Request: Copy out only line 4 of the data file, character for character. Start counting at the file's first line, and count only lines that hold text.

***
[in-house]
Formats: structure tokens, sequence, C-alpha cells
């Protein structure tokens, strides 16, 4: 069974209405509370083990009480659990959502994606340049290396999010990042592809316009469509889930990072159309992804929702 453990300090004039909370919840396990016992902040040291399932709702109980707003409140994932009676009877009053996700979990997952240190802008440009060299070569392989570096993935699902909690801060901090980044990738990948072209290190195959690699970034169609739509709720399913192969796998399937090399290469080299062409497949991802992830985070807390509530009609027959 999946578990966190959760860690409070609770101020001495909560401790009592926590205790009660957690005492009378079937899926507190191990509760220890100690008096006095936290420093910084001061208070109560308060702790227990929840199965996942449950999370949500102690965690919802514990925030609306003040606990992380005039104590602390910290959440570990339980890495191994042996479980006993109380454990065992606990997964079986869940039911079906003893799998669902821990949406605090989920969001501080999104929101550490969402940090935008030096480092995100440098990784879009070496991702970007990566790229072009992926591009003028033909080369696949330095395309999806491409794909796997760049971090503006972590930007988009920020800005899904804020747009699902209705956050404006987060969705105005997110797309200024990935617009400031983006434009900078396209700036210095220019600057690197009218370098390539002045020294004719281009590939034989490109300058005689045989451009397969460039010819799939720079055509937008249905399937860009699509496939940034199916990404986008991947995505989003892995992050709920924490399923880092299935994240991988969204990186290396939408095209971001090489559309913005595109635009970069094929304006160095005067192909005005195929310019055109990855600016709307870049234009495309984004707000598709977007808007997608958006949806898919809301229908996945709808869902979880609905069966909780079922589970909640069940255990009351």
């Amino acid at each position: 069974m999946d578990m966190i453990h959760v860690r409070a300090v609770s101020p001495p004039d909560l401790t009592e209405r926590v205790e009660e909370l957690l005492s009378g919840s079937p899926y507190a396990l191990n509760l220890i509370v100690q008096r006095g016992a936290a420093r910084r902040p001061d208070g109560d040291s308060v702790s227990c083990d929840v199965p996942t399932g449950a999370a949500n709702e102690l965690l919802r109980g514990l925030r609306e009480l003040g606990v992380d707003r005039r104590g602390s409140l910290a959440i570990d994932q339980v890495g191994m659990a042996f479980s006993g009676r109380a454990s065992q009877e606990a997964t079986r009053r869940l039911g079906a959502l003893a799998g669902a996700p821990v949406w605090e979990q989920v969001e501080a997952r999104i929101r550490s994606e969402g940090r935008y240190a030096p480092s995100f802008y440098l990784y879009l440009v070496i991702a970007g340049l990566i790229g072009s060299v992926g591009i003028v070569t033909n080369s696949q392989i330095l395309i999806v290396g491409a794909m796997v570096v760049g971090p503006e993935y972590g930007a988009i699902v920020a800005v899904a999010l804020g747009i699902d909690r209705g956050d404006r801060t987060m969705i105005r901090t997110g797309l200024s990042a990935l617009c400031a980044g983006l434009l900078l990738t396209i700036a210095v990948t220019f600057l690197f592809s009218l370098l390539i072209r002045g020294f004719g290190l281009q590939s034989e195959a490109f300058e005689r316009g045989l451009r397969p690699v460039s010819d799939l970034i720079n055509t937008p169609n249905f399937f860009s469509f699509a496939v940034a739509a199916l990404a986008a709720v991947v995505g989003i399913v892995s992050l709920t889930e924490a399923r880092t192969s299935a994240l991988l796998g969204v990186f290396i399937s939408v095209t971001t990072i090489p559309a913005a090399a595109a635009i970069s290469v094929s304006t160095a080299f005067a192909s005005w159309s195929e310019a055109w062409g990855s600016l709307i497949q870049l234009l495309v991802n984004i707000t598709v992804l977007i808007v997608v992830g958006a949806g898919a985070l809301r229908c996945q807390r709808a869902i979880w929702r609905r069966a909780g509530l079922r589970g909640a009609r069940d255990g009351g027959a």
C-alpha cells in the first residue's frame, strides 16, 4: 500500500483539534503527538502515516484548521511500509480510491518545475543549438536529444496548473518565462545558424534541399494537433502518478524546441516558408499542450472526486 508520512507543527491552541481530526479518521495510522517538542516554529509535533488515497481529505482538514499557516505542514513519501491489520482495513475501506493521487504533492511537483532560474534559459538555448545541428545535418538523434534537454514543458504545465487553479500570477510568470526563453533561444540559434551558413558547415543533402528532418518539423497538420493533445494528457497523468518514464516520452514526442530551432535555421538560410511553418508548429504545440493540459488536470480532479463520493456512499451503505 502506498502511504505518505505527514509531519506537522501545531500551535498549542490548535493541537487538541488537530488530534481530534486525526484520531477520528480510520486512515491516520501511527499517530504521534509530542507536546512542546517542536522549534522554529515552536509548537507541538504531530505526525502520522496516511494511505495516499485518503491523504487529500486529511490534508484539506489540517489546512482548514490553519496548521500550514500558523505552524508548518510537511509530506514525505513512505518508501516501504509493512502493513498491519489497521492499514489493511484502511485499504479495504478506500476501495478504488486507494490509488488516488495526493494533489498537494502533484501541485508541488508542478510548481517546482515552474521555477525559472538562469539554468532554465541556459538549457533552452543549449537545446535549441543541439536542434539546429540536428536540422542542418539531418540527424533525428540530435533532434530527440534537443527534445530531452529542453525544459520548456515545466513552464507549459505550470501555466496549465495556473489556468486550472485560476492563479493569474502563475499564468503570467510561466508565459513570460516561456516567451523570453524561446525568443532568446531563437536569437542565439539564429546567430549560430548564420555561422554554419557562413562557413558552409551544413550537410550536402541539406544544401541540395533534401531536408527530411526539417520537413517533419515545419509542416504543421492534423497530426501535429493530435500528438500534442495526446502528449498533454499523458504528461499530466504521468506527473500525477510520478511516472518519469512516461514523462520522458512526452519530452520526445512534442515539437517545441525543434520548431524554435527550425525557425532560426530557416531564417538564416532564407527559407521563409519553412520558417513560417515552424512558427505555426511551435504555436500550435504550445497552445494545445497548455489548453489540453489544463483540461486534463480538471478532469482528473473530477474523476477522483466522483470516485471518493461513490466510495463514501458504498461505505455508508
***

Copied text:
């Amino acid at each position: 069974m999946d578990m966190i453990h959760v860690r409070a300090v609770s101020p001495p004039d909560l401790t009592e209405r926590v205790e009660e909370l957690l005492s009378g919840s079937p899926y507190a396990l191990n509760l220890i509370v100690q008096r006095g016992a936290a420093r910084r902040p001061d208070g109560d040291s308060v702790s227990c083990d929840v199965p996942t399932g449950a999370a949500n709702e102690l965690l919802r109980g514990l925030r609306e009480l003040g606990v992380d707003r005039r104590g602390s409140l910290a959440i570990d994932q339980v890495g191994m659990a042996f479980s006993g009676r109380a454990s065992q009877e606990a997964t079986r009053r869940l039911g079906a959502l003893a799998g669902a996700p821990v949406w605090e979990q989920v969001e501080a997952r999104i929101r550490s994606e969402g940090r935008y240190a030096p480092s995100f802008y440098l990784y879009l440009v070496i991702a970007g340049l990566i790229g072009s060299v992926g591009i003028v070569t033909n080369s696949q392989i330095l395309i999806v290396g491409a794909m796997v570096v760049g971090p503006e993935y972590g930007a988009i699902v920020a800005v899904a999010l804020g747009i699902d909690r209705g956050d404006r801060t987060m969705i105005r901090t997110g797309l200024s990042a990935l617009c400031a980044g983006l434009l900078l990738t396209i700036a210095v990948t220019f600057l690197f592809s009218l370098l390539i072209r002045g020294f004719g290190l281009q590939s034989e195959a490109f300058e005689r316009g045989l451009r397969p690699v460039s010819d799939l970034i720079n055509t937008p169609n249905f399937f860009s469509f699509a496939v940034a739509a199916l990404a986008a709720v991947v995505g989003i399913v892995s992050l709920t889930e924490a399923r880092t192969s299935a994240l991988l796998g969204v990186f290396i399937s939408v095209t971001t990072i090489p559309a913005a090399a595109a635009i970069s290469v094929s304006t160095a080299f005067a192909s005005w159309s195929e310019a055109w062409g990855s600016l709307i497949q870049l234009l495309v991802n984004i707000t598709v992804l977007i808007v997608v992830g958006a949806g898919a985070l809301r229908c996945q807390r709808a869902i979880w929702r609905r069966a909780g509530l079922r589970g909640a009609r069940d255990g009351g027959a």